4. Shapiro announces $400M workforce training program Surrounded by allies in government and labor during a visit to Pittsburgh, Gov. Josh Shapiro announced the creation of a new $400 million workforce training initiative on Monday that he said will leverage federal funds to address – and, ideally eliminate – workforce shortages plaguing the state. “It’s very clear: More trained workers equals quicker progress, cleaner water, better infrastructure, more economic opportunity for Pennsylvanians,” Shapiro said. The governor created the Commonwealth Workforce Transformation Program through an executive order he signed on Monday. The initiative that will distribute money made available for workforce training programs under the two laws was recently enacted at the federal level. The grant program, which applies to organizations working on federally funded infrastructure projects, will distribute grants of up to $40,000 for each new worker hired by an eligible company. The funding, made available through the federal Infrastructure Investment and Jobs Act of 2021 and the Inflation Reduction Act of 2022, could create 10,000 new jobs over a five-year span, according to the Shapiro administration. Read More
5. Allegheny County Dems select Lindsay Powell for House special election On Saturday, Democrats in Allegheny County selected Pittsburgh-area nonprofit director Lindsay Powell to be their nominee in a special election that will determine the balance of power in the Pennsylvania House of Representatives. Powell, who is director of workforce strategies at the economic development coalition InnovatePGH, will run for the House District 21 seat vacated by Sara Innamorato, who is the Democrats’ nominee for Allegheny County Executive. Innamorato announced on July 19 that she was resigning the seat she was first elected to in 2018. That resignation eliminated Democrats’ slim lead in the House and left them tied with Republicans tied 101-101. Since it’s a special election, rather than holding a primary members of the county Democratic committee hold a meeting and vote to select their choice. The state Democratic Party will either reject or accept that nomination, but as reported by WESA-FM, the state party usually accepts the local committee’s choice. The Legislature has yet to approve a budget for the new fiscal year, and Republicans hold a majority in the state Senate. The special election will be held Sept. 19, before the Legislature returns to session. It’s not yet clear whether Powell will face an opponent. Read More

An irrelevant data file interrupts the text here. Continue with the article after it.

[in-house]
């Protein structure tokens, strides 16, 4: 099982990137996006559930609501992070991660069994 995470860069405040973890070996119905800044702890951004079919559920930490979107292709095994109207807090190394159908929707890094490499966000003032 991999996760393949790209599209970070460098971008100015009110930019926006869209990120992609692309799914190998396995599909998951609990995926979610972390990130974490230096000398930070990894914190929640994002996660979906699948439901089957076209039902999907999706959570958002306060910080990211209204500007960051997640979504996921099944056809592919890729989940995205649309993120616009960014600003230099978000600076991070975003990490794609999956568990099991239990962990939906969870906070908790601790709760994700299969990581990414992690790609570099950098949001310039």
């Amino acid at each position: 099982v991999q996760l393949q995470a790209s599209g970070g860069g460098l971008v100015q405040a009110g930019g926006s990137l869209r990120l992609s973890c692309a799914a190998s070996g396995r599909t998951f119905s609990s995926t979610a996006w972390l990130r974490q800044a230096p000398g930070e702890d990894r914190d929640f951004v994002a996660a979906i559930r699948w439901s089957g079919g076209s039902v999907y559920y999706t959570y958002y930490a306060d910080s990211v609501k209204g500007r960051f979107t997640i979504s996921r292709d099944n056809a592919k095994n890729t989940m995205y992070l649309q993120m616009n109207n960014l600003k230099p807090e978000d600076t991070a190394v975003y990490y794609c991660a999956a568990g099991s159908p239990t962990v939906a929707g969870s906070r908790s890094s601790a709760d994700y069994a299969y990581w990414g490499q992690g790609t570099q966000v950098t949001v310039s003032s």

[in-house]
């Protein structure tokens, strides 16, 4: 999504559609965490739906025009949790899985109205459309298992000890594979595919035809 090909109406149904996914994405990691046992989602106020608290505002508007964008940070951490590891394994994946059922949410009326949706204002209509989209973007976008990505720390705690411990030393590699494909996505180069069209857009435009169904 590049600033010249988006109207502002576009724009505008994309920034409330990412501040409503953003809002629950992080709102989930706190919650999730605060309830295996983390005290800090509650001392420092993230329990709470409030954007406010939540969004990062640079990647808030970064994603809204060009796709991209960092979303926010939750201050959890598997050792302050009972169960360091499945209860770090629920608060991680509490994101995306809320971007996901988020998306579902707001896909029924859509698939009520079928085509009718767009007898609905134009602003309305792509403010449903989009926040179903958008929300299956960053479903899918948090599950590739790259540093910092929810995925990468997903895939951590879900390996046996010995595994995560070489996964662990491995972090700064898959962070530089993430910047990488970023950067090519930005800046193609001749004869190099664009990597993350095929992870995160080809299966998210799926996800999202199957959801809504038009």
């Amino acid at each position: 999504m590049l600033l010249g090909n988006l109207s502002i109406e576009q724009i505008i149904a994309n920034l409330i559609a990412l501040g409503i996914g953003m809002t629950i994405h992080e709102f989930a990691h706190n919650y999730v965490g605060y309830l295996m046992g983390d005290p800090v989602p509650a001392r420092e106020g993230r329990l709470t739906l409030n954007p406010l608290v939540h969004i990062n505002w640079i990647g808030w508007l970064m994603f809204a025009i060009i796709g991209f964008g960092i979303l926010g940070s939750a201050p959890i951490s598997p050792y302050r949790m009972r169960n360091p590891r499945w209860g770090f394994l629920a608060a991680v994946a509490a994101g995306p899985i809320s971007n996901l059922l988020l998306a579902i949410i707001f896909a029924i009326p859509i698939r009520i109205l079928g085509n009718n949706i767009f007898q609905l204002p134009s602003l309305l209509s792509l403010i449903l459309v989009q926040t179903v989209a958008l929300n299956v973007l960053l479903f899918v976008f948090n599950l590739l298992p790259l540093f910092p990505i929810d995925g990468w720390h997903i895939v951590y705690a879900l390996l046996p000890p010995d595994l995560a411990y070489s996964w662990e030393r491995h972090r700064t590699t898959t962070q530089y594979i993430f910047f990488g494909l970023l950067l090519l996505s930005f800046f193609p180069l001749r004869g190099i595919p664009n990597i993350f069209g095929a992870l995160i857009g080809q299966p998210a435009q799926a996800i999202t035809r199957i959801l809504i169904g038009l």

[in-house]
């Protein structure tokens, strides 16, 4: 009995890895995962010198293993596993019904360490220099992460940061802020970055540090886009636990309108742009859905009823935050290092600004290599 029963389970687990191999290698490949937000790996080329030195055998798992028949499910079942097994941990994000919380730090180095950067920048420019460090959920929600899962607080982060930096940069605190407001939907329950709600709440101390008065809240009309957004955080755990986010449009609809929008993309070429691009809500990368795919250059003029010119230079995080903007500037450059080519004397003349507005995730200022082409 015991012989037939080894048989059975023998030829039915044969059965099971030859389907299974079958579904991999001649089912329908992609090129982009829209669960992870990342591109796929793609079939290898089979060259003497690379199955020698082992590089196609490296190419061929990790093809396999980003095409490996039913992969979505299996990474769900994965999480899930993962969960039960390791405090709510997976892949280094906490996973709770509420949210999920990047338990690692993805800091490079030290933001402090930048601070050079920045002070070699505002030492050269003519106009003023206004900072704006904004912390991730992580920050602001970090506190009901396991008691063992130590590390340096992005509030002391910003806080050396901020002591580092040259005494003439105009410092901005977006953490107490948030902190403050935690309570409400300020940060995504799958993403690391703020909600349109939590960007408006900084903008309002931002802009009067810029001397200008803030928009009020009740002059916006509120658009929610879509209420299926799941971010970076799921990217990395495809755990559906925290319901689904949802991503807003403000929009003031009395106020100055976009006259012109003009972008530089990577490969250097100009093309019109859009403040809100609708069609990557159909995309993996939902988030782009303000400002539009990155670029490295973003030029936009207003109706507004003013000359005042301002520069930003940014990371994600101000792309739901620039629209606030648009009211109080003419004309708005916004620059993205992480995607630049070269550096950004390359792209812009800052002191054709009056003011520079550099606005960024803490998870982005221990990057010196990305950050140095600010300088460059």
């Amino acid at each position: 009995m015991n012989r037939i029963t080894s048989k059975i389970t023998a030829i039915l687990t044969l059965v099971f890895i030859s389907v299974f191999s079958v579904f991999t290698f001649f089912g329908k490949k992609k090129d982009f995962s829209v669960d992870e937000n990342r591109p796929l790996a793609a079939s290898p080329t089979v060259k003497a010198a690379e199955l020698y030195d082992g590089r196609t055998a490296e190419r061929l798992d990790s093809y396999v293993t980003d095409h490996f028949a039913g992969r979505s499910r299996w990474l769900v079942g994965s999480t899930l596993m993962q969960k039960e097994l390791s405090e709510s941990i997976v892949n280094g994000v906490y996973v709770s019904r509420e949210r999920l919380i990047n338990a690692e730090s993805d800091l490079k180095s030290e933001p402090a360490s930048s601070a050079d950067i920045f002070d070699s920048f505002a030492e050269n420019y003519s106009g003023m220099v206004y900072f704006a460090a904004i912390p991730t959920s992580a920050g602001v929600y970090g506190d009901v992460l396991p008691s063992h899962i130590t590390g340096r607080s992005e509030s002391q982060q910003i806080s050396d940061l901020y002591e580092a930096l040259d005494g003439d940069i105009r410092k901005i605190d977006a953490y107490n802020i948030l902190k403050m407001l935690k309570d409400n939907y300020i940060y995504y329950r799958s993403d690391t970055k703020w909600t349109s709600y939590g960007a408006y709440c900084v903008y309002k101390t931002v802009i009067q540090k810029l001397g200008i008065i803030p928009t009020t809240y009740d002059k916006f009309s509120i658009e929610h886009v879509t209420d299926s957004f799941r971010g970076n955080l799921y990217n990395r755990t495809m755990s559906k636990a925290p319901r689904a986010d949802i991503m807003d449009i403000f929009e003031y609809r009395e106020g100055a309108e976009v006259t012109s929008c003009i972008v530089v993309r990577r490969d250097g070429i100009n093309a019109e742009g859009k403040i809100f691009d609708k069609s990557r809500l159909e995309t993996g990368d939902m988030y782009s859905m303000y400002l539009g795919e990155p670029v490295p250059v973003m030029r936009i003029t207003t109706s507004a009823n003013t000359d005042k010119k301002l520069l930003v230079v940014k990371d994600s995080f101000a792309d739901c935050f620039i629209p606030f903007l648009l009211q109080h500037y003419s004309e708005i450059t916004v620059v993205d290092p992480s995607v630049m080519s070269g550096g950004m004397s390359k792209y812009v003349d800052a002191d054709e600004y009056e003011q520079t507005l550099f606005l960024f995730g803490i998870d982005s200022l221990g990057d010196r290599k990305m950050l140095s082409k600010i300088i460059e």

6. Pa. Liquor Control Board’s grip on liquor sales faces a new round of resistance On July 3, the Pennsylvania Liquor Control Board launched a new version of its licensee online order portal, a digital system that bars and restaurants use to place orders for wine and spirits. The rollout of the system known as LOOP — already over budget and delivered about six months late — was riddled with bugs and confusing prompts, creating a three-week nightmare for Pennsylvania’s hospitality industry and businesses trying to sell or buy alcohol. “I’m guessing, but we’ll probably do a third of the business we normally do this month. Every dime matters and every bottle we sell matters, but they don’t seem to care much about that,” says John D’Andrea, co-owner of D’Andrea Wines, founded by his father, Joseph, in Penn Hills in 1982. Those in the industry also are unhappy about new fees built into the system that they say they didn’t see coming and might be passed on to consumers. While state officials defend improvements they say the new system will deliver, the disruption has many in the commercial wine and spirits world once again asking: Why does state government continue to be directly involved in wholesale alcohol sales at all? Read More